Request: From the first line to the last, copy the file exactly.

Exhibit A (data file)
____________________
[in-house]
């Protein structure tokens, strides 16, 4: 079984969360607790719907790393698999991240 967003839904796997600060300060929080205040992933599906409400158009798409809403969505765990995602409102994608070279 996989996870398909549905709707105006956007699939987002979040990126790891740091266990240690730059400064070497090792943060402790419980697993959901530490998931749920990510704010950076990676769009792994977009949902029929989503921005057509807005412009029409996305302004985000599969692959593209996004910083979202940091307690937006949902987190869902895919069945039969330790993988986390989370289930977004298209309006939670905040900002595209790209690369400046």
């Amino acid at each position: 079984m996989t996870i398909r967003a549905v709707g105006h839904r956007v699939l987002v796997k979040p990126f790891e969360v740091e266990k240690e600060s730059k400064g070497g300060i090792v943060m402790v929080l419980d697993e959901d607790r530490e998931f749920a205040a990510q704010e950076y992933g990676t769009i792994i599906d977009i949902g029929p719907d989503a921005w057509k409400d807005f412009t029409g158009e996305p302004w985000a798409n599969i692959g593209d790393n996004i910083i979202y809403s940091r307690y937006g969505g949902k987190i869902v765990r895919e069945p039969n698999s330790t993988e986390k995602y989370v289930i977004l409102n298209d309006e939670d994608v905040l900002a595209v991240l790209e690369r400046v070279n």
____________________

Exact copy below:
[in-house]
């Protein structure tokens, strides 16, 4: 079984969360607790719907790393698999991240 967003839904796997600060300060929080205040992933599906409400158009798409809403969505765990995602409102994608070279 996989996870398909549905709707105006956007699939987002979040990126790891740091266990240690730059400064070497090792943060402790419980697993959901530490998931749920990510704010950076990676769009792994977009949902029929989503921005057509807005412009029409996305302004985000599969692959593209996004910083979202940091307690937006949902987190869902895919069945039969330790993988986390989370289930977004298209309006939670905040900002595209790209690369400046």
């Amino acid at each position: 079984m996989t996870i398909r967003a549905v709707g105006h839904r956007v699939l987002v796997k979040p990126f790891e969360v740091e266990k240690e600060s730059k400064g070497g300060i090792v943060m402790v929080l419980d697993e959901d607790r530490e998931f749920a205040a990510q704010e950076y992933g990676t769009i792994i599906d977009i949902g029929p719907d989503a921005w057509k409400d807005f412009t029409g158009e996305p302004w985000a798409n599969i692959g593209d790393n996004i910083i979202y809403s940091r307690y937006g969505g949902k987190i869902v765990r895919e069945p039969n698999s330790t993988e986390k995602y989370v289930i977004l409102n298209d309006e939670d994608v905040l900002a595209v991240l790209e690369r400046v070279n």